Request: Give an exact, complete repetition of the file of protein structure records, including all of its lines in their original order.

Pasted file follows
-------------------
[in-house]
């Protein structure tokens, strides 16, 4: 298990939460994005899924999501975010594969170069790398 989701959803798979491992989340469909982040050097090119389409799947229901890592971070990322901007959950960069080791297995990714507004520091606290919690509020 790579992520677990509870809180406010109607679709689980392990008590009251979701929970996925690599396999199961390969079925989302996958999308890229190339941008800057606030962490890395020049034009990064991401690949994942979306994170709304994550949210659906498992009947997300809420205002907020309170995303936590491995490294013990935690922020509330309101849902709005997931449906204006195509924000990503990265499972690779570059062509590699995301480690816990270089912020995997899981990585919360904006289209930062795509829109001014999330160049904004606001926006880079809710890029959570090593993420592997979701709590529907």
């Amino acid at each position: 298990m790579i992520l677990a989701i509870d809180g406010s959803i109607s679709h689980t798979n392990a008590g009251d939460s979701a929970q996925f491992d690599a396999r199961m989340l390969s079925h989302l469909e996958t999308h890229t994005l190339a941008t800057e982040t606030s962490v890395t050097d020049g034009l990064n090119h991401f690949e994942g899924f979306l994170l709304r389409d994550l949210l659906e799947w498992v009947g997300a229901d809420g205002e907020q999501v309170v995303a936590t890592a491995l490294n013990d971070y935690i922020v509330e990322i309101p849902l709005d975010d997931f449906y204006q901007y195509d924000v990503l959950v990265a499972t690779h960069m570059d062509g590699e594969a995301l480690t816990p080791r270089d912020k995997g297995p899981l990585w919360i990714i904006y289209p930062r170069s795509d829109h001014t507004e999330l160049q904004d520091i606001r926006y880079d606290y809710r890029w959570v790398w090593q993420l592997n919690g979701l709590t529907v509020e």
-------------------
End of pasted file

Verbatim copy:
[in-house]
């Protein structure tokens, strides 16, 4: 298990939460994005899924999501975010594969170069790398 989701959803798979491992989340469909982040050097090119389409799947229901890592971070990322901007959950960069080791297995990714507004520091606290919690509020 790579992520677990509870809180406010109607679709689980392990008590009251979701929970996925690599396999199961390969079925989302996958999308890229190339941008800057606030962490890395020049034009990064991401690949994942979306994170709304994550949210659906498992009947997300809420205002907020309170995303936590491995490294013990935690922020509330309101849902709005997931449906204006195509924000990503990265499972690779570059062509590699995301480690816990270089912020995997899981990585919360904006289209930062795509829109001014999330160049904004606001926006880079809710890029959570090593993420592997979701709590529907």
């Amino acid at each position: 298990m790579i992520l677990a989701i509870d809180g406010s959803i109607s679709h689980t798979n392990a008590g009251d939460s979701a929970q996925f491992d690599a396999r199961m989340l390969s079925h989302l469909e996958t999308h890229t994005l190339a941008t800057e982040t606030s962490v890395t050097d020049g034009l990064n090119h991401f690949e994942g899924f979306l994170l709304r389409d994550l949210l659906e799947w498992v009947g997300a229901d809420g205002e907020q999501v309170v995303a936590t890592a491995l490294n013990d971070y935690i922020v509330e990322i309101p849902l709005d975010d997931f449906y204006q901007y195509d924000v990503l959950v990265a499972t690779h960069m570059d062509g590699e594969a995301l480690t816990p080791r270089d912020k995997g297995p899981l990585w919360i990714i904006y289209p930062r170069s795509d829109h001014t507004e999330l160049q904004d520091i606001r926006y880079d606290y809710r890029w959570v790398w090593q993420l592997n919690g979701l709590t529907v509020e």